Two decades ago — an eternity in “Internet Time” — a small group of people from a tiny, unknown start-up somewhere in San Francisco opened the doors to the public, showing off their latest software platform, after having spent several months in closed beta.
That platform was nothing more and nothing less than what author Neil Stephenson called “the Metaverse”, two decades before.
Whatever the media has been claiming back in 2022 (in 2023, of course, it’s all about AI), nobody else came even close to “build the Metaverse” — except for Linden Lab. And it’s not just a “prototype Metaverse”, or a proof of concept. It’s all that, sure — and one that is constantly evolving — but it has stood the test of time and passed it with flying colours.
At twenty years of age, Second Life® is more than merely a ‘mature’ platform. It rises to the ranks of those rare technological endeavours (in this fast-paced era of constantly accelerating development) that have a certain aura of ‘eternity’ — they’ve ‘always’ been around, they’re part of our common heritage as a species. It’s not just the telephone, TV, and the internal combustion engine. It’s also the desktop computer, the mobile phone, the word processor, the spreadsheet, CAD/CAM software, the Internet, and, if you will, online social media (which isn’t a ‘recent’ invention — you can date it pretty well to the BBSes of the 1980s).
And now we can claim that immersive 3D virtual worlds, with persistent user-generated content (that can be bought and sold), visual contiguity, and where users are represented by their avatars — in short, the Metaverse — joins the ranks of those ‘eternal’ technologies who’ve been ‘always’ around and always will be.
And its name is Second Life.
So, congratulations, Second Life! 🙂 And congratulations for the hundreds of brave, stubborn Linden employees who have stuck around to keep this technology alive, not the least its inventor, Philip Rosedale. Last but not least, congratulations, you millions of pioneers of the Metaverse, who’ve been using it every day (or almost!) for the past two decades, and showing that the Metaverse can, indeed, thrive and prosper — when it’s done the right way, of course.
An image is worth a thousand words, so the saying goes; and I claim that a video is worth a million. Since the Second Life 20th Birthday has its own official documentary, directed & produced by Draxtor Despres, it’s well worth watching:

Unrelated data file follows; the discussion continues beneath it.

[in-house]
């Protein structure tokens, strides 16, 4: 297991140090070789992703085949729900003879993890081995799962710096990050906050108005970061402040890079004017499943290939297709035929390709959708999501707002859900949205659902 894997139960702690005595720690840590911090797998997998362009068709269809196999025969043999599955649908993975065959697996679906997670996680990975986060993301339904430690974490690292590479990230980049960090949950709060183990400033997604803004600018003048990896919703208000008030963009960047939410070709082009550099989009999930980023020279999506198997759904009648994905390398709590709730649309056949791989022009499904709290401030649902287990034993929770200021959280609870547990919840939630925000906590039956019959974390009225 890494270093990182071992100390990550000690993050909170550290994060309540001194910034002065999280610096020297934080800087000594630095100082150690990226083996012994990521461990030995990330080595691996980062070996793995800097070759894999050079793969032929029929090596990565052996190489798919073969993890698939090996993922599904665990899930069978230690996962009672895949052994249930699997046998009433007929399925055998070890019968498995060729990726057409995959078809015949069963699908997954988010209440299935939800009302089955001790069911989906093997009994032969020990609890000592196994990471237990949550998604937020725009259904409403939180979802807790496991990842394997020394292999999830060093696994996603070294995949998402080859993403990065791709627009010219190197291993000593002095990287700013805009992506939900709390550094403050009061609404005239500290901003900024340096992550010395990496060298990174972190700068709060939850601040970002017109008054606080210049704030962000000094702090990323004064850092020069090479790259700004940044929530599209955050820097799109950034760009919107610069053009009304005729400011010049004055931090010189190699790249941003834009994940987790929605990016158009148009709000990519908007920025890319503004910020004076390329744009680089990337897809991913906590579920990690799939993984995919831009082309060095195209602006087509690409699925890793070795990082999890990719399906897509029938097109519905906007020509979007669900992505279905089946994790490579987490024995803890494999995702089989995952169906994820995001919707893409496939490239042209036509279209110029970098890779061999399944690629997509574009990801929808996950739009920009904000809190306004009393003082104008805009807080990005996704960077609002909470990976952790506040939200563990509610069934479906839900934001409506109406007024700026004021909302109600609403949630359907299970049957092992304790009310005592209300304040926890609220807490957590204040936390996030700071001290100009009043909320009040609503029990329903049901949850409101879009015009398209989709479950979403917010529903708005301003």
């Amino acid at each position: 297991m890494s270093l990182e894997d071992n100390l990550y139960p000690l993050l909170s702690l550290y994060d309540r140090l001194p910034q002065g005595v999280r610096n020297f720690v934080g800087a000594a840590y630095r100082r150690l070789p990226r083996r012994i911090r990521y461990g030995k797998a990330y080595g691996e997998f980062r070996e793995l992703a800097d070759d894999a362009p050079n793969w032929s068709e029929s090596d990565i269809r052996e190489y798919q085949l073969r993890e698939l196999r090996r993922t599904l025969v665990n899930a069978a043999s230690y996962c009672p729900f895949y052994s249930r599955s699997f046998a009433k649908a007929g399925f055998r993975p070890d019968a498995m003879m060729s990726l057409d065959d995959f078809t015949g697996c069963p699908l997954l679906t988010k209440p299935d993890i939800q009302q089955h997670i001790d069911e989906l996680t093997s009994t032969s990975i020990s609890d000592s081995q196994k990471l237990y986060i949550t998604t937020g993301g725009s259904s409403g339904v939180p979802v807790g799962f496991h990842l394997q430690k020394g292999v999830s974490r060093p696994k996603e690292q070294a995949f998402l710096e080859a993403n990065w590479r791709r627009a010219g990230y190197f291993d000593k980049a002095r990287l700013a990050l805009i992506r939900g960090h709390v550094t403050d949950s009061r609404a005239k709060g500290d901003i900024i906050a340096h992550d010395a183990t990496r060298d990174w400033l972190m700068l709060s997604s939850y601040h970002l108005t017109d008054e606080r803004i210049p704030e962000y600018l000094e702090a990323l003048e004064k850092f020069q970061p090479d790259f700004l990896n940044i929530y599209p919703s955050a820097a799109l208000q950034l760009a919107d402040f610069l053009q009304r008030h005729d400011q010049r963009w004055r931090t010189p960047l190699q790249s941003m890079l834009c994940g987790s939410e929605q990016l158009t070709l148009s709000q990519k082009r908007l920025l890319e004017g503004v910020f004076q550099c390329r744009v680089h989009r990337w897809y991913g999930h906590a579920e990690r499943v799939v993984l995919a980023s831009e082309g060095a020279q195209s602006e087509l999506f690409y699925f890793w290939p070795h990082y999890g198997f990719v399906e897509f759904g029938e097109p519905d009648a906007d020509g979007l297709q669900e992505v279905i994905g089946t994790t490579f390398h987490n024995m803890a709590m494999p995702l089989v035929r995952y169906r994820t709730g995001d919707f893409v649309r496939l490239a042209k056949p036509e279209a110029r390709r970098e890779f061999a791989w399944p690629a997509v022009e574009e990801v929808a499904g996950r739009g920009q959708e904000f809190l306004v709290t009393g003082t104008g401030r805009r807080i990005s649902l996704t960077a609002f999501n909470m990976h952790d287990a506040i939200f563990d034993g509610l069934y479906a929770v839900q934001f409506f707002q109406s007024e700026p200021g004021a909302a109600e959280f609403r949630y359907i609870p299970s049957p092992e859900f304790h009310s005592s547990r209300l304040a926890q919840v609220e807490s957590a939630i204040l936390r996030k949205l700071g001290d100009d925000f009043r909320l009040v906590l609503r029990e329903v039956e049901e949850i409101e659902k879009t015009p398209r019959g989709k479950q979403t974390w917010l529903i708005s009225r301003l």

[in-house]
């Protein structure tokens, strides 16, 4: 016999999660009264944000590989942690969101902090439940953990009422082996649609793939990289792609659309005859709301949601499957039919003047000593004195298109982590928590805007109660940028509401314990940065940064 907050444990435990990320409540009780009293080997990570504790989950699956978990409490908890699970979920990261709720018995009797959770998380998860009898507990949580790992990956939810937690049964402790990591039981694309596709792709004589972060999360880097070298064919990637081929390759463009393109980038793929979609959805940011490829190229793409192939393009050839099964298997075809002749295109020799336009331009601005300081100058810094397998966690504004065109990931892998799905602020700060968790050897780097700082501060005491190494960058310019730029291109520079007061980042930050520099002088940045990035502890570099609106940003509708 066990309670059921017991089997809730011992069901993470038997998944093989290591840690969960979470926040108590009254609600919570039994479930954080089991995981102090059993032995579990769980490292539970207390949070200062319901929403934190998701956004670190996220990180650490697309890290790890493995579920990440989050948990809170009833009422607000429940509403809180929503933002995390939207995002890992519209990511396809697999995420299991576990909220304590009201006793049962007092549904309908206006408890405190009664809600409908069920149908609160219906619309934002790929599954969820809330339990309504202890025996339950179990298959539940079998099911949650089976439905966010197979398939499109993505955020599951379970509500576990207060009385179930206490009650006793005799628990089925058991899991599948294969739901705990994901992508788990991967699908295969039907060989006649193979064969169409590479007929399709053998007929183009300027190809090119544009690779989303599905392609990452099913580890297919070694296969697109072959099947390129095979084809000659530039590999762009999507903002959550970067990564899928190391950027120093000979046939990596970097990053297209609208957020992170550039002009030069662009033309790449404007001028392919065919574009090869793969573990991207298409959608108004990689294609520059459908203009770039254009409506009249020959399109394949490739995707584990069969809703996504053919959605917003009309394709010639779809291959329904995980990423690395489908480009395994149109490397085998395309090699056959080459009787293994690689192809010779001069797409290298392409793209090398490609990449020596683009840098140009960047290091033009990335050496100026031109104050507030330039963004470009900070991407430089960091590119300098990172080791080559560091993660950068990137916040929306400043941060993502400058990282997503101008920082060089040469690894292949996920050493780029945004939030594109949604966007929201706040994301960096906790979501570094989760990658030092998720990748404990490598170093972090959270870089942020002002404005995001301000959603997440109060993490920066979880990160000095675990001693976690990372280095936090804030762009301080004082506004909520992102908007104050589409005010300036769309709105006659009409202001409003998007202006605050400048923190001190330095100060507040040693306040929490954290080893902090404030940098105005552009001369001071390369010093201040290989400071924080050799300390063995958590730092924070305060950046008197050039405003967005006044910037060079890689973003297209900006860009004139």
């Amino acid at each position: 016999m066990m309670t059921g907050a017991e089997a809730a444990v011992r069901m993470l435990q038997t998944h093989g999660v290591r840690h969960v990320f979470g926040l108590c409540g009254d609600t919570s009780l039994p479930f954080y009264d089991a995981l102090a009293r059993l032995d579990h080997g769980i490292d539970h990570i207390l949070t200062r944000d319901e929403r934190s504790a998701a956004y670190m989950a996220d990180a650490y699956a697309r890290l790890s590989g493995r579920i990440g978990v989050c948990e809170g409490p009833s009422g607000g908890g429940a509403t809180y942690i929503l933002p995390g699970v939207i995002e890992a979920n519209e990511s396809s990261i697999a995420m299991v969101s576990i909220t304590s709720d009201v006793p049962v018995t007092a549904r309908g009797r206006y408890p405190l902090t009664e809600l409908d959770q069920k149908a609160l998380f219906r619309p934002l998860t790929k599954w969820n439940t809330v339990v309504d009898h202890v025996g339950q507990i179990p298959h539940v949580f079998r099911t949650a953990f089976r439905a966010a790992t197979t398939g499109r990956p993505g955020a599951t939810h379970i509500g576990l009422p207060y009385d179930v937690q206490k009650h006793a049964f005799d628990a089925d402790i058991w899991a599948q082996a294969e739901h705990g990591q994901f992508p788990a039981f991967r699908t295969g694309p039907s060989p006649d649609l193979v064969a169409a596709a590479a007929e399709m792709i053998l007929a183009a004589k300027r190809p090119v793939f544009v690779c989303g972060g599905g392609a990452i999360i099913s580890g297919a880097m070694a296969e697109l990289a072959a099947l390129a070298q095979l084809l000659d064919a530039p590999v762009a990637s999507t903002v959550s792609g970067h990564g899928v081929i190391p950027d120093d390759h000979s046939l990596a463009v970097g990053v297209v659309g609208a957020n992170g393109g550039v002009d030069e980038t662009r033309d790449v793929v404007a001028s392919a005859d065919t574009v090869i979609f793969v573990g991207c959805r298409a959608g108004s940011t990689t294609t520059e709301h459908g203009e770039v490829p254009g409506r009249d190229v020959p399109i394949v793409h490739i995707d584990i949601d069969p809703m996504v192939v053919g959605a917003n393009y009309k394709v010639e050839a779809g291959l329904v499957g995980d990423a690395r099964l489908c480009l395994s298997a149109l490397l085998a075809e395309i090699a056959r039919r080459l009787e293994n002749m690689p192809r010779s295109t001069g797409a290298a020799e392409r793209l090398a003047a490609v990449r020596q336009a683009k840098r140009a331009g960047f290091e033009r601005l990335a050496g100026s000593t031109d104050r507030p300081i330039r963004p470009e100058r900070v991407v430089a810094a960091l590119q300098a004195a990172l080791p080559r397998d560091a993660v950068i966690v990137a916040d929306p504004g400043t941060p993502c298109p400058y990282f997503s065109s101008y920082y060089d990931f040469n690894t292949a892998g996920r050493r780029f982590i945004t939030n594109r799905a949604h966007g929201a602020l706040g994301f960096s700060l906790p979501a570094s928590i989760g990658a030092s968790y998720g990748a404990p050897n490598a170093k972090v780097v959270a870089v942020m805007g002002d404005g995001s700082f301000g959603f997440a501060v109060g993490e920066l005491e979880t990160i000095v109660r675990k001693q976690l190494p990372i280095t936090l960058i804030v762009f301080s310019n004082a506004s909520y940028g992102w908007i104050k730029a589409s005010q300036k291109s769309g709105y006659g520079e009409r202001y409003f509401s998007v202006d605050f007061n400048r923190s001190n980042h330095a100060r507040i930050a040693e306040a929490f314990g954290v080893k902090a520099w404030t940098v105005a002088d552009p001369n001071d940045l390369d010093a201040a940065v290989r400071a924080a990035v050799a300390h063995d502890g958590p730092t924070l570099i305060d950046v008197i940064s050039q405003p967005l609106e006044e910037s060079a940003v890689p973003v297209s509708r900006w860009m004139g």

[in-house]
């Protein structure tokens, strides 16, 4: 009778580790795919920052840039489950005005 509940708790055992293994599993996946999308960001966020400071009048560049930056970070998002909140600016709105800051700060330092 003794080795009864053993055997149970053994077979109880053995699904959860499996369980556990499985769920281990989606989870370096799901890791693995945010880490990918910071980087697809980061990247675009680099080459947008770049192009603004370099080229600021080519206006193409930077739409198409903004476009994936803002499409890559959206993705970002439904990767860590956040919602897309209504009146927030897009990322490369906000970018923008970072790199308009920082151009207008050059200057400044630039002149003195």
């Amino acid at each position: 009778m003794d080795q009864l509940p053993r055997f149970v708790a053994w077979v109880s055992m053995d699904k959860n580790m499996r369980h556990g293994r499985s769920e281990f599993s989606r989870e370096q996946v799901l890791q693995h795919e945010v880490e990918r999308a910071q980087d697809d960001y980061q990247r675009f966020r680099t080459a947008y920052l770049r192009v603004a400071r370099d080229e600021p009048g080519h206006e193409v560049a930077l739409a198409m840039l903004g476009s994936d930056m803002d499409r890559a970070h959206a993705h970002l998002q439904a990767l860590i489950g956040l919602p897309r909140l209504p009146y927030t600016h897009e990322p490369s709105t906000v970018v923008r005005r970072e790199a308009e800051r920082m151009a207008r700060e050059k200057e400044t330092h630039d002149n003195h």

During the filming of this documentary, Drax was telling everybody that it would be ‘only a short’ (6-10 minutes) to give some highlights on Second Life, and that would be all. At the end, he had more than two hours of raw footage (including historic videos from earlier versions of SL!), which he had to ‘condense’ somehow in a little less than an hour. It stands alone as probably the best documentary made so far on Second Life — with the added bonus that it’s all done in Second Life. One might argue if this ‘documentary’ is ‘merely a machinima’ or if we just have gone beyond those limiting labels and descriptions. For those, like me, who are not in the movie industry, one might claim that this a fully-fledged documentary that earns its right to be presented at movie festivals and awards. Drax, I hope to see you presenting this soon at Sundance, Venice or Cannes 🙂
Linden Lab has also been busy. For the anniversary celebrations, they decided to publish a ‘guide’. But it’s a bit more than that: it’s a 150-page-long magazine which also happens to include a guide to the exhibitions and celebrations. You can see it on its official location at Issuu, but, because of link rot, I’ve also included the original PDF below. Enjoy 🙂
And come with us to celebrate this unique moment in time 🙂
All the materials above (including the official Second Life® 20th Birthday logo) are copyrighted by their respective owners. They’re used here merely as a courtesy, and no relationship nor endorsement is to be implied between the owners and the author of this article.